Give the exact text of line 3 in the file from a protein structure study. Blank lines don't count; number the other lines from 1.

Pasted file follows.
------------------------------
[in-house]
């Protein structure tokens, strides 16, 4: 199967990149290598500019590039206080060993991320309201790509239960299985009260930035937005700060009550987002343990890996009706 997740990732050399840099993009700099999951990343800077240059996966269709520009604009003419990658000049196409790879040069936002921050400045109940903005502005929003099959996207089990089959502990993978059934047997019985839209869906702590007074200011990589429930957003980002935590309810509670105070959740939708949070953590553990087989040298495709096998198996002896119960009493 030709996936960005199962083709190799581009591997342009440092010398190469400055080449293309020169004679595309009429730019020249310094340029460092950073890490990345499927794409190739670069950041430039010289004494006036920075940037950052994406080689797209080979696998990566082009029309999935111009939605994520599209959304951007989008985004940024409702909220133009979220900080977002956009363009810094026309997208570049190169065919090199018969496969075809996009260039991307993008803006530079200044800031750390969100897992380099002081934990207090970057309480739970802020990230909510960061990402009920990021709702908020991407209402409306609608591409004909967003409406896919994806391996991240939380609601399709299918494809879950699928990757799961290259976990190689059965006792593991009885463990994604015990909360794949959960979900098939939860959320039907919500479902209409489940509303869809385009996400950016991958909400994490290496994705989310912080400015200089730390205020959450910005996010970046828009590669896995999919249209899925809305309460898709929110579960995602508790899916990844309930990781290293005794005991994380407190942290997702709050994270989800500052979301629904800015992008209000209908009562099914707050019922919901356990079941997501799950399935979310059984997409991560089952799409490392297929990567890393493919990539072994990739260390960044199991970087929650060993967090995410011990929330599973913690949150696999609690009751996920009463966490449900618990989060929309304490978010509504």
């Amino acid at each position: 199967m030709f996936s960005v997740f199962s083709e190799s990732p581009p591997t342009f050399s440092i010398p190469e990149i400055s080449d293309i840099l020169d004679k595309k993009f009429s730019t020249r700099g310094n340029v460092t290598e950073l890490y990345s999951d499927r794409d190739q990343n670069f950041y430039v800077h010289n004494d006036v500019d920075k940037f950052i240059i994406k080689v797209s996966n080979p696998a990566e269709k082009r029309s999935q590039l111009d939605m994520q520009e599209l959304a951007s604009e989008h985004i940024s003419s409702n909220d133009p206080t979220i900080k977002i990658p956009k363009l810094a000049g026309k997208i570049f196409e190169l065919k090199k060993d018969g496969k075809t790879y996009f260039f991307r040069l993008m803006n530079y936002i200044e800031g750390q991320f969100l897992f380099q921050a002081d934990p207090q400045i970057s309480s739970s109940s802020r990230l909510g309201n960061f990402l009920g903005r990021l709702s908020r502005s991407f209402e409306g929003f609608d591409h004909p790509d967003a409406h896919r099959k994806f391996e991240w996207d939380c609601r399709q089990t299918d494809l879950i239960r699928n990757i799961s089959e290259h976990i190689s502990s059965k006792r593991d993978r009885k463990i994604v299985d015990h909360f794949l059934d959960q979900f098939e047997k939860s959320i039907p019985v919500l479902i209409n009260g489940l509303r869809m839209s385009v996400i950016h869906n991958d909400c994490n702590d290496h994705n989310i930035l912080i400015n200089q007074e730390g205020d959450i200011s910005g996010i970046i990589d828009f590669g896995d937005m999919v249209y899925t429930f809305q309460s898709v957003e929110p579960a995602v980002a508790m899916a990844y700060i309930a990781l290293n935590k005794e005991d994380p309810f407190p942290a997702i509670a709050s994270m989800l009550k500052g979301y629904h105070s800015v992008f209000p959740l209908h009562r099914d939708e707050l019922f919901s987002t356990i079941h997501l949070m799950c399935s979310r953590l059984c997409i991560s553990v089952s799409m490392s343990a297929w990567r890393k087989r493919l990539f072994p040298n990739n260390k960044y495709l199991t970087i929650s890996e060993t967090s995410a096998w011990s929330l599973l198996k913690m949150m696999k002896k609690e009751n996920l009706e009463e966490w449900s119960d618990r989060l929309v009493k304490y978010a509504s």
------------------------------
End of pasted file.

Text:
């Amino acid at each position: 199967m030709f996936s960005v997740f199962s083709e190799s990732p581009p591997t342009f050399s440092i010398p190469e990149i400055s080449d293309i840099l020169d004679k595309k993009f009429s730019t020249r700099g310094n340029v460092t290598e950073l890490y990345s999951d499927r794409d190739q990343n670069f950041y430039v800077h010289n004494d006036v500019d920075k940037f950052i240059i994406k080689v797209s996966n080979p696998a990566e269709k082009r029309s999935q590039l111009d939605m994520q520009e599209l959304a951007s604009e989008h985004i940024s003419s409702n909220d133009p206080t979220i900080k977002i990658p956009k363009l810094a000049g026309k997208i570049f196409e190169l065919k090199k060993d018969g496969k075809t790879y996009f260039f991307r040069l993008m803006n530079y936002i200044e800031g750390q991320f969100l897992f380099q921050a002081d934990p207090q400045i970057s309480s739970s109940s802020r990230l909510g309201n960061f990402l009920g903005r990021l709702s908020r502005s991407f209402e409306g929003f609608d591409h004909p790509d967003a409406h896919r099959k994806f391996e991240w996207d939380c609601r399709q089990t299918d494809l879950i239960r699928n990757i799961s089959e290259h976990i190689s502990s059965k006792r593991d993978r009885k463990i994604v299985d015990h909360f794949l059934d959960q979900f098939e047997k939860s959320i039907p019985v919500l479902i209409n009260g489940l509303r869809m839209s385009v996400i950016h869906n991958d909400c994490n702590d290496h994705n989310i930035l912080i400015n200089q007074e730390g205020d959450i200011s910005g996010i970046i990589d828009f590669g896995d937005m999919v249209y899925t429930f809305q309460s898709v957003e929110p579960a995602v980002a508790m899916a990844y700060i309930a990781l290293n935590k005794e005991d994380p309810f407190p942290a997702i509670a709050s994270m989800l009550k500052g979301y629904h105070s800015v992008f209000p959740l209908h009562r099914d939708e707050l019922f919901s987002t356990i079941h997501l949070m799950c399935s979310r953590l059984c997409i991560s553990v089952s799409m490392s343990a297929w990567r890393k087989r493919l990539f072994p040298n990739n260390k960044y495709l199991t970087i929650s890996e060993t967090s995410a096998w011990s929330l599973l198996k913690m949150m696999k002896k609690e009751n996920l009706e009463e966490w449900s119960d618990r989060l929309v009493k304490y978010a509504s």